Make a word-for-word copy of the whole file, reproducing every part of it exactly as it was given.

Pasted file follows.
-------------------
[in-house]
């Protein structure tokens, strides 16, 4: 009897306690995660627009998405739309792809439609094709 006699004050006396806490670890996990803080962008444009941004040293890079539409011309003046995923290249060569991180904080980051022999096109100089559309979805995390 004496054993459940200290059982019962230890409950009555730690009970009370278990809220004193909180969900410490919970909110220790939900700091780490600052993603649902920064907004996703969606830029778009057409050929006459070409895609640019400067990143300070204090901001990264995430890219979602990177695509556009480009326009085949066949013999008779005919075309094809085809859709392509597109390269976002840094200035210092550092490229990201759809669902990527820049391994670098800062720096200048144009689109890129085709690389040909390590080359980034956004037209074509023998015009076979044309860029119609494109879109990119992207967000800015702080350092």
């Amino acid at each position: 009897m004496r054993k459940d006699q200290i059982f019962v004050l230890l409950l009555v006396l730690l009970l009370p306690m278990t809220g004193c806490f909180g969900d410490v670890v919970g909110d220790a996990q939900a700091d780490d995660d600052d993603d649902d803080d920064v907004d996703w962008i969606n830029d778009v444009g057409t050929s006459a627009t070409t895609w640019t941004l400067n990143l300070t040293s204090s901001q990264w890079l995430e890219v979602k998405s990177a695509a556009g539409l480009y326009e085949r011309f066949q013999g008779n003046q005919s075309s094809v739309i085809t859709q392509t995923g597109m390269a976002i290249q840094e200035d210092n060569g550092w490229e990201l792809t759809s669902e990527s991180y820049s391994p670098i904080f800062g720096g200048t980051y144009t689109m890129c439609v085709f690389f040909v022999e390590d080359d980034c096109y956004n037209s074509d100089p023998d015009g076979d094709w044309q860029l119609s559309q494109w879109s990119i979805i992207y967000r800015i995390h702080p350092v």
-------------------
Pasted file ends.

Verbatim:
[in-house]
């Protein structure tokens, strides 16, 4: 009897306690995660627009998405739309792809439609094709 006699004050006396806490670890996990803080962008444009941004040293890079539409011309003046995923290249060569991180904080980051022999096109100089559309979805995390 004496054993459940200290059982019962230890409950009555730690009970009370278990809220004193909180969900410490919970909110220790939900700091780490600052993603649902920064907004996703969606830029778009057409050929006459070409895609640019400067990143300070204090901001990264995430890219979602990177695509556009480009326009085949066949013999008779005919075309094809085809859709392509597109390269976002840094200035210092550092490229990201759809669902990527820049391994670098800062720096200048144009689109890129085709690389040909390590080359980034956004037209074509023998015009076979044309860029119609494109879109990119992207967000800015702080350092």
């Amino acid at each position: 009897m004496r054993k459940d006699q200290i059982f019962v004050l230890l409950l009555v006396l730690l009970l009370p306690m278990t809220g004193c806490f909180g969900d410490v670890v919970g909110d220790a996990q939900a700091d780490d995660d600052d993603d649902d803080d920064v907004d996703w962008i969606n830029d778009v444009g057409t050929s006459a627009t070409t895609w640019t941004l400067n990143l300070t040293s204090s901001q990264w890079l995430e890219v979602k998405s990177a695509a556009g539409l480009y326009e085949r011309f066949q013999g008779n003046q005919s075309s094809v739309i085809t859709q392509t995923g597109m390269a976002i290249q840094e200035d210092n060569g550092w490229e990201l792809t759809s669902e990527s991180y820049s391994p670098i904080f800062g720096g200048t980051y144009t689109m890129c439609v085709f690389f040909v022999e390590d080359d980034c096109y956004n037209s074509d100089p023998d015009g076979d094709w044309q860029l119609s559309q494109w879109s990119i979805i992207y967000r800015i995390h702080p350092v």